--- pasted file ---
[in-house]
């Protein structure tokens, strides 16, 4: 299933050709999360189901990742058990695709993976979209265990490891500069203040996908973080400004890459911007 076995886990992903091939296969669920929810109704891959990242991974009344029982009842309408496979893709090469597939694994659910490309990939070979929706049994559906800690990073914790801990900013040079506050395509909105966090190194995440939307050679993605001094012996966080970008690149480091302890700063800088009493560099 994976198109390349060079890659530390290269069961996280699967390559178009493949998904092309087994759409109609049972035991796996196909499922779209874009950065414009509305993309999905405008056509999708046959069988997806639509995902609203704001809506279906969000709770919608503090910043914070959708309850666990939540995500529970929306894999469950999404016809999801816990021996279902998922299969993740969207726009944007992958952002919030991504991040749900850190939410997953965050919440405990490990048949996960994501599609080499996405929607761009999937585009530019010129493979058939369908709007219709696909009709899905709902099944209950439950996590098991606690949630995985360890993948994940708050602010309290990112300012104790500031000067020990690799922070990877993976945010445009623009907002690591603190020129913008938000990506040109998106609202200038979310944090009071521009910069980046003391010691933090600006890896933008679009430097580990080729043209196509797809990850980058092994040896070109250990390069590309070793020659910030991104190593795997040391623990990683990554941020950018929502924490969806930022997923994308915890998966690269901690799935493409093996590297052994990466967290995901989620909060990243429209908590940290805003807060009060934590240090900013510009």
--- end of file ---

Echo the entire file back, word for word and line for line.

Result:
[in-house]
């Protein structure tokens, strides 16, 4: 299933050709999360189901990742058990695709993976979209265990490891500069203040996908973080400004890459911007 076995886990992903091939296969669920929810109704891959990242991974009344029982009842309408496979893709090469597939694994659910490309990939070979929706049994559906800690990073914790801990900013040079506050395509909105966090190194995440939307050679993605001094012996966080970008690149480091302890700063800088009493560099 994976198109390349060079890659530390290269069961996280699967390559178009493949998904092309087994759409109609049972035991796996196909499922779209874009950065414009509305993309999905405008056509999708046959069988997806639509995902609203704001809506279906969000709770919608503090910043914070959708309850666990939540995500529970929306894999469950999404016809999801816990021996279902998922299969993740969207726009944007992958952002919030991504991040749900850190939410997953965050919440405990490990048949996960994501599609080499996405929607761009999937585009530019010129493979058939369908709007219709696909009709899905709902099944209950439950996590098991606690949630995985360890993948994940708050602010309290990112300012104790500031000067020990690799922070990877993976945010445009623009907002690591603190020129913008938000990506040109998106609202200038979310944090009071521009910069980046003391010691933090600006890896933008679009430097580990080729043209196509797809990850980058092994040896070109250990390069590309070793020659910030991104190593795997040391623990990683990554941020950018929502924490969806930022997923994308915890998966690269901690799935493409093996590297052994990466967290995901989620909060990243429209908590940290805003807060009060934590240090900013510009």